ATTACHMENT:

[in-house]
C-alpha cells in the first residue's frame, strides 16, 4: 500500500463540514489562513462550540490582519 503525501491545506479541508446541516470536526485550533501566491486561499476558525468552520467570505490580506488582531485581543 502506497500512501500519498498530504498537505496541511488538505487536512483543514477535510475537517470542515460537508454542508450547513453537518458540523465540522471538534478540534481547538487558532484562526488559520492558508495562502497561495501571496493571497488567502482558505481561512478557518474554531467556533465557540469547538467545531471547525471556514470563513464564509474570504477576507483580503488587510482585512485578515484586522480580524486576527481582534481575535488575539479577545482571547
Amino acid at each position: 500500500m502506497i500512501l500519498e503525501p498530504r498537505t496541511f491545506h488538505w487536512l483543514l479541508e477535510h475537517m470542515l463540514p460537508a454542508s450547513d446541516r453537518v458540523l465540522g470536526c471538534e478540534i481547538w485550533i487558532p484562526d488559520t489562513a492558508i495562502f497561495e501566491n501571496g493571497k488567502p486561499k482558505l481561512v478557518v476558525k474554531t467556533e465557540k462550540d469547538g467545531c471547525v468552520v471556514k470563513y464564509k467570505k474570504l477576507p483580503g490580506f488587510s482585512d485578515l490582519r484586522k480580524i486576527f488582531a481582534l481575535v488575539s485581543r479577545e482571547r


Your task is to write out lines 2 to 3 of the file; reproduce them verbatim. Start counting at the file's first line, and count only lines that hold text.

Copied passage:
C-alpha cells in the first residue's frame, strides 16, 4: 500500500463540514489562513462550540490582519 503525501491545506479541508446541516470536526485550533501566491486561499476558525468552520467570505490580506488582531485581543 502506497500512501500519498498530504498537505496541511488538505487536512483543514477535510475537517470542515460537508454542508450547513453537518458540523465540522471538534478540534481547538487558532484562526488559520492558508495562502497561495501571496493571497488567502482558505481561512478557518474554531467556533465557540469547538467545531471547525471556514470563513464564509474570504477576507483580503488587510482585512485578515484586522480580524486576527481582534481575535488575539479577545482571547
Amino acid at each position: 500500500m502506497i500512501l500519498e503525501p498530504r498537505t496541511f491545506h488538505w487536512l483543514l479541508e477535510h475537517m470542515l463540514p460537508a454542508s450547513d446541516r453537518v458540523l465540522g470536526c471538534e478540534i481547538w485550533i487558532p484562526d488559520t489562513a492558508i495562502f497561495e501566491n501571496g493571497k488567502p486561499k482558505l481561512v478557518v476558525k474554531t467556533e465557540k462550540d469547538g467545531c471547525v468552520v471556514k470563513y464564509k467570505k474570504l477576507p483580503g490580506f488587510s482585512d485578515l490582519r484586522k480580524i486576527f488582531a481582534l481575535v488575539s485581543r479577545e482571547r